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Industry figures have called for additional aid, amid fears the economic effects of the pandemic will continue to rumble on until 2024
By James Hanley on 03 May 2022
Live music promoters in Germany have reported sluggish ticket sales for upcoming concerts, despite the lifting of Covid restrictions.
BDKV president Jens Michow reports weak advance sales for shows planned for autumn 2022 and spring 2023, exacerbated by staffing shortages and an oversupply of events, while no-show rates have ranged from 15-40%
LiveKomm chair Axel Ballreich tells Backstage Pro that outdoor gigs are proving significantly more popular than indoor shows. Older music fans have been more hesitant to return to shows since the restart, he adds, and at least a third of the workforce is yet to return since leaving the touring business due to the onset of Covid-19.
Ballreich says that his costs have already risen by 20-30%, and increases in catering and security are anticipated to be between 30% and 50%, with industry figures fearing the economic effects of the pandemic will continue to rumble on until 2024.
“Our dependence on state aid will not end anytime soon”
A special fund introduced for cultural events is currently set to expire at the end of June, but BDKV president Jens Michow stresses that some live music companies will not be able to generate income again until mid-2023 at the earliest.
“Our dependence on state aid will therefore not end anytime soon,” he says. “That’s why I make it clear to politicians every day that organisers cannot go back to 100% overnight.”
Michow also notes a lack of confidence among consumers due to repeat concert cancellations during the pandemic, while there remains uncertainty as to whether capacity limits will need to be re-introduced in the autumn.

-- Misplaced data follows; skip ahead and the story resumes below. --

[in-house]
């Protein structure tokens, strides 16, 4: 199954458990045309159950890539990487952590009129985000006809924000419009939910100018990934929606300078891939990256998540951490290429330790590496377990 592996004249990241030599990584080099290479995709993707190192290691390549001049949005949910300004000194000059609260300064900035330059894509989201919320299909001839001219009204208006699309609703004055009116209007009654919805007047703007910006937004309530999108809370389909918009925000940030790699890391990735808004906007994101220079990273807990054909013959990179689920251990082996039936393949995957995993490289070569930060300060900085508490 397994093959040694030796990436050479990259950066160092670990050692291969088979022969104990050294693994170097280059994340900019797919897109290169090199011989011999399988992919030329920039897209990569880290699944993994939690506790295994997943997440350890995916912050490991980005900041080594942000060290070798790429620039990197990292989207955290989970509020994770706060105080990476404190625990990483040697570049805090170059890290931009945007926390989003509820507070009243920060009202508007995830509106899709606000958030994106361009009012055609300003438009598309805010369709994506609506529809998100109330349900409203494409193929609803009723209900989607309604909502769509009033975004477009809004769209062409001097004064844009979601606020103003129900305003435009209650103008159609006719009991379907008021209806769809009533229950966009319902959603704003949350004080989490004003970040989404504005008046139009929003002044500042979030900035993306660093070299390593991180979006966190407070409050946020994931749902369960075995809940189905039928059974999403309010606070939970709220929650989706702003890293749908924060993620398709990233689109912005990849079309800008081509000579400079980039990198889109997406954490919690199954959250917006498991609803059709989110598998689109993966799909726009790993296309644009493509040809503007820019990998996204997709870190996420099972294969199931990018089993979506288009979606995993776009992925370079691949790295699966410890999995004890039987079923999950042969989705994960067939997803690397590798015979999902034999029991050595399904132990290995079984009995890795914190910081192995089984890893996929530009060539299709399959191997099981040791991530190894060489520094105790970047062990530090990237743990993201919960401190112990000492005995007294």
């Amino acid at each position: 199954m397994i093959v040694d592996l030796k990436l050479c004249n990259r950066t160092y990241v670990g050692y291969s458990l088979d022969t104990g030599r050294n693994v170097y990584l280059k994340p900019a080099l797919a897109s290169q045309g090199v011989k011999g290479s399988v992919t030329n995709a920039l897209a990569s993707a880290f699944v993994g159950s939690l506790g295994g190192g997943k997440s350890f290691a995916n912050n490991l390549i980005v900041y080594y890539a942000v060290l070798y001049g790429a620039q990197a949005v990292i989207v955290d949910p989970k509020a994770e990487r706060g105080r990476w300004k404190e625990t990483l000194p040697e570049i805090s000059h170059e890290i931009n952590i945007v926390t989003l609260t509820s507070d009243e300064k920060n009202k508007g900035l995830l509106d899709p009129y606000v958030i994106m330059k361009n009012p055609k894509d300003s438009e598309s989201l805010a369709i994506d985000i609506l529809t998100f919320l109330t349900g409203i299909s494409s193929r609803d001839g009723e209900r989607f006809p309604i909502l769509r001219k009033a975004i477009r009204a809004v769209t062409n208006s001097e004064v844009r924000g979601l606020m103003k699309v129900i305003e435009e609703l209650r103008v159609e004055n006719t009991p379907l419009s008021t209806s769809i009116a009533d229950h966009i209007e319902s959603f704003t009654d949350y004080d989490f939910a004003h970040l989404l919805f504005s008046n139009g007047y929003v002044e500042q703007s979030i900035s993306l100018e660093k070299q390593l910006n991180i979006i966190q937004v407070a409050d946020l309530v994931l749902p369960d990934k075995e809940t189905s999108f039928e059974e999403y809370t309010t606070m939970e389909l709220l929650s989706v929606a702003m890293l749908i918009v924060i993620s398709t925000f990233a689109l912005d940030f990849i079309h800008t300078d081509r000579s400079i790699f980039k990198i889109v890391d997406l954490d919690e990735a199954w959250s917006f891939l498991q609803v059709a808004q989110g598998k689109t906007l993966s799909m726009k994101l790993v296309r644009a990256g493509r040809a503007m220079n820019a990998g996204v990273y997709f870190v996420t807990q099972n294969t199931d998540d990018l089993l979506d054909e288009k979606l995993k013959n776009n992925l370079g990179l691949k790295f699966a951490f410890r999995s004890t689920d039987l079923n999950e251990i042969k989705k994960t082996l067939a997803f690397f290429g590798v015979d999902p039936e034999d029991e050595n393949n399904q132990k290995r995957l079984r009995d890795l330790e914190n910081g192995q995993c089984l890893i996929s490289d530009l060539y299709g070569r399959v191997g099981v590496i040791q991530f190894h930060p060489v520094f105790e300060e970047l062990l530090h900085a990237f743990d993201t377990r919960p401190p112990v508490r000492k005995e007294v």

“In the event that there are restrictions again, we need an economic rescue package now… that we can use if there are capacity restrictions again or even a new lockdown for our industry,” he adds.
“The industry is still a long way from the economic level of 2019”
Full capacity shows have been permitted in Germany since March, but the country’s much-trumpeted “freedom day” was met with a muted response from event professionals due to federal states retaining the power to impose “hot-spot regulations” to deal with future outbreaks.
“With the temporary end of the Corona measures, the event business is starting up again in small steps,” says Germany’s Event Management Forum, which includes BDKV and LiveKomm, among other cultural organisations. “However, the industry is still a long way from the economic level of 2019.
“Above all, there is a lack of sufficient planning security. The bridging aid expires at the end of June [and] a programme ‘Neustart Kultur 3’, which would be urgently needed in the coming year, is not yet being planned.
“The situation in the economic sector is made more difficult by the public’s considerable reluctance to buy, rising inflation and the expected economic effects of the war in Ukraine. And since nobody knows how the pandemic situation will develop after the summer, there is an urgent need for a rescue package that takes effect.”
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